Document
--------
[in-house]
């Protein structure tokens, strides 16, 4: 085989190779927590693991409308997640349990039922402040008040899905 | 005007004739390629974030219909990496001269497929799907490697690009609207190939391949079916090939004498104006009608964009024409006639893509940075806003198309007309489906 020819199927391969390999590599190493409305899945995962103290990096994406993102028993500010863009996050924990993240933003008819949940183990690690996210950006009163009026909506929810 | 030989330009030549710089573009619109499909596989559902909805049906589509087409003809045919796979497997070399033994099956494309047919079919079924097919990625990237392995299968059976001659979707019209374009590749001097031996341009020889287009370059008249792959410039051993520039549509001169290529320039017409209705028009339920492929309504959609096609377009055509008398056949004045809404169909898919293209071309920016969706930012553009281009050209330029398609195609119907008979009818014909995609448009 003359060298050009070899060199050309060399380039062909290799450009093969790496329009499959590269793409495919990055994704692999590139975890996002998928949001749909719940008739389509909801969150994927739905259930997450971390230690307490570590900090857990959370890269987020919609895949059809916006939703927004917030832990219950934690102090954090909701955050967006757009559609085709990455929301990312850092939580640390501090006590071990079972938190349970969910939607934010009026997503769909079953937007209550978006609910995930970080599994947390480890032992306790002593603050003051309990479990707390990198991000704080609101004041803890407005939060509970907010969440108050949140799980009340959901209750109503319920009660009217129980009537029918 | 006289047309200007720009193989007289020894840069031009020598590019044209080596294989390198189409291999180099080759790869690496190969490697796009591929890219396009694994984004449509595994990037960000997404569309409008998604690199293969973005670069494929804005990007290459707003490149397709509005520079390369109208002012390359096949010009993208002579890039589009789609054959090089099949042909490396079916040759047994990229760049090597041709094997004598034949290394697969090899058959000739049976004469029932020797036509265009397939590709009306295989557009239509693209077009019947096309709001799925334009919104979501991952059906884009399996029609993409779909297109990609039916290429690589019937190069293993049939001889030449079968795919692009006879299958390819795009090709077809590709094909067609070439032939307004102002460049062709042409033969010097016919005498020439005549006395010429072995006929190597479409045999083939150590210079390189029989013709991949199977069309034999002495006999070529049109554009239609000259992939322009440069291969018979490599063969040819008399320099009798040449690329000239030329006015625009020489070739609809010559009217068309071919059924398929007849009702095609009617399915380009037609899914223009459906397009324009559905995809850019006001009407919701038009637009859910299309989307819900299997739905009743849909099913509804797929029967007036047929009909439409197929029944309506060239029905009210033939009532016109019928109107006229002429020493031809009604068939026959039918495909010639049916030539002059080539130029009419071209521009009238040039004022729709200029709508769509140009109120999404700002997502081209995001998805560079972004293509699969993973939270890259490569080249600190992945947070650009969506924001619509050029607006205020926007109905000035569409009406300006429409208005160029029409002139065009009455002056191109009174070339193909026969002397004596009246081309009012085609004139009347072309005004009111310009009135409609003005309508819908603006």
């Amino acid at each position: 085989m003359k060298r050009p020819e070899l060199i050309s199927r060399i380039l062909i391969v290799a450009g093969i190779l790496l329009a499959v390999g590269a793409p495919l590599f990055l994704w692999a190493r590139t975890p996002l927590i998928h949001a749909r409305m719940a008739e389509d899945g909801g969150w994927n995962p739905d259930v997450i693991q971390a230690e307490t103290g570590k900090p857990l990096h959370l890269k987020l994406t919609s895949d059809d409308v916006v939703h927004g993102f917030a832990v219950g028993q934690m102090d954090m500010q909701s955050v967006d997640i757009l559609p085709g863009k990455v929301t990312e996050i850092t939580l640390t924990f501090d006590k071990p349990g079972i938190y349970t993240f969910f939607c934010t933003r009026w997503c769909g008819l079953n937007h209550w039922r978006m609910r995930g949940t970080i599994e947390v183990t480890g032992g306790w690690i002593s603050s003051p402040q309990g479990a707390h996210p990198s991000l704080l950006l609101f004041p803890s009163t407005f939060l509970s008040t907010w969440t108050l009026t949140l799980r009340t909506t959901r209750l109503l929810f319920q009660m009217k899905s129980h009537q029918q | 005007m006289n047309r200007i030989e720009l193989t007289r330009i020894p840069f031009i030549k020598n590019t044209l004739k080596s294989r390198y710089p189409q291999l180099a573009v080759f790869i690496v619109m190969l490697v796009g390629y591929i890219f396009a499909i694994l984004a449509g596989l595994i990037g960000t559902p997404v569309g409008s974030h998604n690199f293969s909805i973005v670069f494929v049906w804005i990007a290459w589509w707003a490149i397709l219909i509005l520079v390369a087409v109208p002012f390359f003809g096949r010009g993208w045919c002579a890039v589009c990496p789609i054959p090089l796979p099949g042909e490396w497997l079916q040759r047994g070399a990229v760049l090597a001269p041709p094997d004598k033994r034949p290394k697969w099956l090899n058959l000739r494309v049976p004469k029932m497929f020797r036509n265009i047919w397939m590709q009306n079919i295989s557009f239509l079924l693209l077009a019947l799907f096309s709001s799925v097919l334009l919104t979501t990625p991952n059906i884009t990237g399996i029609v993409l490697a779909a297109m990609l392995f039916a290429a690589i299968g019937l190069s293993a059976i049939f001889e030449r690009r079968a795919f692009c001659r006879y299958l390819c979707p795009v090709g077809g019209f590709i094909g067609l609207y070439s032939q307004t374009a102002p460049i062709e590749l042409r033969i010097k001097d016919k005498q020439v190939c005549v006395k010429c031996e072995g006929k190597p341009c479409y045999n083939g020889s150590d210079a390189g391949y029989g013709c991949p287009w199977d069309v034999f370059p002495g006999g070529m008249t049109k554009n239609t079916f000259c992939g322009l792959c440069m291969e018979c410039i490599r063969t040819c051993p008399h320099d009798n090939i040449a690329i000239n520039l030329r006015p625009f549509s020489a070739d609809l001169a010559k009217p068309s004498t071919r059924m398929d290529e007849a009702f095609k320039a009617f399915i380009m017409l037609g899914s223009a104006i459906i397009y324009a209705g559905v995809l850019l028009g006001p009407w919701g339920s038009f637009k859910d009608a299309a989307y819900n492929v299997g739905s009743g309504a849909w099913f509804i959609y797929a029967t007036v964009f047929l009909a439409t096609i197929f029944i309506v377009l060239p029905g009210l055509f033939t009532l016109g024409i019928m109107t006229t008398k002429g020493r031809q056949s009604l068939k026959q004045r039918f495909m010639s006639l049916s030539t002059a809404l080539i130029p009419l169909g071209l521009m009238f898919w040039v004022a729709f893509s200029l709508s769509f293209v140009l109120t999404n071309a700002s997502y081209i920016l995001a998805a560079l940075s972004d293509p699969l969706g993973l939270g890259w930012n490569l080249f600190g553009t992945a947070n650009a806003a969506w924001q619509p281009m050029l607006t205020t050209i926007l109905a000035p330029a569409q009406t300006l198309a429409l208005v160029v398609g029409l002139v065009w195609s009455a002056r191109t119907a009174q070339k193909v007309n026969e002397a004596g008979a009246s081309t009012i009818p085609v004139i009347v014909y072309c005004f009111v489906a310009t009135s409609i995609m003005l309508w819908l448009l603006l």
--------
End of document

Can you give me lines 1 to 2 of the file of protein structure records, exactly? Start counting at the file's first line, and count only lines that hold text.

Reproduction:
[in-house]
């Protein structure tokens, strides 16, 4: 085989190779927590693991409308997640349990039922402040008040899905 | 005007004739390629974030219909990496001269497929799907490697690009609207190939391949079916090939004498104006009608964009024409006639893509940075806003198309007309489906 020819199927391969390999590599190493409305899945995962103290990096994406993102028993500010863009996050924990993240933003008819949940183990690690996210950006009163009026909506929810 | 030989330009030549710089573009619109499909596989559902909805049906589509087409003809045919796979497997070399033994099956494309047919079919079924097919990625990237392995299968059976001659979707019209374009590749001097031996341009020889287009370059008249792959410039051993520039549509001169290529320039017409209705028009339920492929309504959609096609377009055509008398056949004045809404169909898919293209071309920016969706930012553009281009050209330029398609195609119907008979009818014909995609448009 003359060298050009070899060199050309060399380039062909290799450009093969790496329009499959590269793409495919990055994704692999590139975890996002998928949001749909719940008739389509909801969150994927739905259930997450971390230690307490570590900090857990959370890269987020919609895949059809916006939703927004917030832990219950934690102090954090909701955050967006757009559609085709990455929301990312850092939580640390501090006590071990079972938190349970969910939607934010009026997503769909079953937007209550978006609910995930970080599994947390480890032992306790002593603050003051309990479990707390990198991000704080609101004041803890407005939060509970907010969440108050949140799980009340959901209750109503319920009660009217129980009537029918 | 006289047309200007720009193989007289020894840069031009020598590019044209080596294989390198189409291999180099080759790869690496190969490697796009591929890219396009694994984004449509595994990037960000997404569309409008998604690199293969973005670069494929804005990007290459707003490149397709509005520079390369109208002012390359096949010009993208002579890039589009789609054959090089099949042909490396079916040759047994990229760049090597041709094997004598034949290394697969090899058959000739049976004469029932020797036509265009397939590709009306295989557009239509693209077009019947096309709001799925334009919104979501991952059906884009399996029609993409779909297109990609039916290429690589019937190069293993049939001889030449079968795919692009006879299958390819795009090709077809590709094909067609070439032939307004102002460049062709042409033969010097016919005498020439005549006395010429072995006929190597479409045999083939150590210079390189029989013709991949199977069309034999002495006999070529049109554009239609000259992939322009440069291969018979490599063969040819008399320099009798040449690329000239030329006015625009020489070739609809010559009217068309071919059924398929007849009702095609009617399915380009037609899914223009459906397009324009559905995809850019006001009407919701038009637009859910299309989307819900299997739905009743849909099913509804797929029967007036047929009909439409197929029944309506060239029905009210033939009532016109019928109107006229002429020493031809009604068939026959039918495909010639049916030539002059080539130029009419071209521009009238040039004022729709200029709508769509140009109120999404700002997502081209995001998805560079972004293509699969993973939270890259490569080249600190992945947070650009969506924001619509050029607006205020926007109905000035569409009406300006429409208005160029029409002139065009009455002056191109009174070339193909026969002397004596009246081309009012085609004139009347072309005004009111310009009135409609003005309508819908603006």